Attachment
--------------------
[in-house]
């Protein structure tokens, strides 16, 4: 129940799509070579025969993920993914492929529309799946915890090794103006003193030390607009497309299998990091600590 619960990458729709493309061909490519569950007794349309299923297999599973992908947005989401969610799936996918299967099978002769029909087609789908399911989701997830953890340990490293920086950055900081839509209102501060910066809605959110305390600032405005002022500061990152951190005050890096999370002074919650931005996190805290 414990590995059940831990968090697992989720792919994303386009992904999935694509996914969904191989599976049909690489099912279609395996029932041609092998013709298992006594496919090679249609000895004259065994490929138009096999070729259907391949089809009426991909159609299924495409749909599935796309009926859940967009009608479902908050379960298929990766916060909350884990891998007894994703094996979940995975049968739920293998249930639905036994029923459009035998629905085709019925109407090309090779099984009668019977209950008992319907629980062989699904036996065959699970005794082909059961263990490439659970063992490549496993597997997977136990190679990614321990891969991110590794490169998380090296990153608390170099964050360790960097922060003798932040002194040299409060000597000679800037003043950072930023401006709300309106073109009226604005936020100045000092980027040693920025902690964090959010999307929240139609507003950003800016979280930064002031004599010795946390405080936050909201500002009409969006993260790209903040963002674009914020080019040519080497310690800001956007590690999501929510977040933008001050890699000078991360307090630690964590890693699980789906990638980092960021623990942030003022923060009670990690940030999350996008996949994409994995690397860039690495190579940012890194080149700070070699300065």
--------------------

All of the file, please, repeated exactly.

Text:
[in-house]
């Protein structure tokens, strides 16, 4: 129940799509070579025969993920993914492929529309799946915890090794103006003193030390607009497309299998990091600590 619960990458729709493309061909490519569950007794349309299923297999599973992908947005989401969610799936996918299967099978002769029909087609789908399911989701997830953890340990490293920086950055900081839509209102501060910066809605959110305390600032405005002022500061990152951190005050890096999370002074919650931005996190805290 414990590995059940831990968090697992989720792919994303386009992904999935694509996914969904191989599976049909690489099912279609395996029932041609092998013709298992006594496919090679249609000895004259065994490929138009096999070729259907391949089809009426991909159609299924495409749909599935796309009926859940967009009608479902908050379960298929990766916060909350884990891998007894994703094996979940995975049968739920293998249930639905036994029923459009035998629905085709019925109407090309090779099984009668019977209950008992319907629980062989699904036996065959699970005794082909059961263990490439659970063992490549496993597997997977136990190679990614321990891969991110590794490169998380090296990153608390170099964050360790960097922060003798932040002194040299409060000597000679800037003043950072930023401006709300309106073109009226604005936020100045000092980027040693920025902690964090959010999307929240139609507003950003800016979280930064002031004599010795946390405080936050909201500002009409969006993260790209903040963002674009914020080019040519080497310690800001956007590690999501929510977040933008001050890699000078991360307090630690964590890693699980789906990638980092960021623990942030003022923060009670990690940030999350996008996949994409994995690397860039690495190579940012890194080149700070070699300065």